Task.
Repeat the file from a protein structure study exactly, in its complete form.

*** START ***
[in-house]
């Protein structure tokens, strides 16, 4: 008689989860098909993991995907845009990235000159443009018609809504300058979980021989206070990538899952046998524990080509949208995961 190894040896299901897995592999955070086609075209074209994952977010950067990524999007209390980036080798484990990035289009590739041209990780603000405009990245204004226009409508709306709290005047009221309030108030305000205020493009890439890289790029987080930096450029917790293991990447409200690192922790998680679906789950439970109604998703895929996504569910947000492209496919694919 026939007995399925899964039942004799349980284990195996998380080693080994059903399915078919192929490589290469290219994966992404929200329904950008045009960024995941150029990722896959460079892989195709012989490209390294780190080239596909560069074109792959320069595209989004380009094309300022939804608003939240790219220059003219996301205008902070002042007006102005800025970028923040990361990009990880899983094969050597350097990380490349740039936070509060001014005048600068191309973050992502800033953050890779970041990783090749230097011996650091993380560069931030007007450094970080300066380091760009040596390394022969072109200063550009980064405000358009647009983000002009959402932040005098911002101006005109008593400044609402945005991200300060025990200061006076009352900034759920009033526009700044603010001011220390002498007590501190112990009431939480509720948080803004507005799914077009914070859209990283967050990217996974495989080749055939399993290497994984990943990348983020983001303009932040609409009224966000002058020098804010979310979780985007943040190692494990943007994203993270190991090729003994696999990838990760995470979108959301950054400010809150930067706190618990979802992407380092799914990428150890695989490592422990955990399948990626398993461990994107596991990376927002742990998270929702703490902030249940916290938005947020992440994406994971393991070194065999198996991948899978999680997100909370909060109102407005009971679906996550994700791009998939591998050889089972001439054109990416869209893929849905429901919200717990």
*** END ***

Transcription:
[in-house]
């Protein structure tokens, strides 16, 4: 008689989860098909993991995907845009990235000159443009018609809504300058979980021989206070990538899952046998524990080509949208995961 190894040896299901897995592999955070086609075209074209994952977010950067990524999007209390980036080798484990990035289009590739041209990780603000405009990245204004226009409508709306709290005047009221309030108030305000205020493009890439890289790029987080930096450029917790293991990447409200690192922790998680679906789950439970109604998703895929996504569910947000492209496919694919 026939007995399925899964039942004799349980284990195996998380080693080994059903399915078919192929490589290469290219994966992404929200329904950008045009960024995941150029990722896959460079892989195709012989490209390294780190080239596909560069074109792959320069595209989004380009094309300022939804608003939240790219220059003219996301205008902070002042007006102005800025970028923040990361990009990880899983094969050597350097990380490349740039936070509060001014005048600068191309973050992502800033953050890779970041990783090749230097011996650091993380560069931030007007450094970080300066380091760009040596390394022969072109200063550009980064405000358009647009983000002009959402932040005098911002101006005109008593400044609402945005991200300060025990200061006076009352900034759920009033526009700044603010001011220390002498007590501190112990009431939480509720948080803004507005799914077009914070859209990283967050990217996974495989080749055939399993290497994984990943990348983020983001303009932040609409009224966000002058020098804010979310979780985007943040190692494990943007994203993270190991090729003994696999990838990760995470979108959301950054400010809150930067706190618990979802992407380092799914990428150890695989490592422990955990399948990626398993461990994107596991990376927002742990998270929702703490902030249940916290938005947020992440994406994971393991070194065999198996991948899978999680997100909370909060109102407005009971679906996550994700791009998939591998050889089972001439054109990416869209893929849905429901919200717990």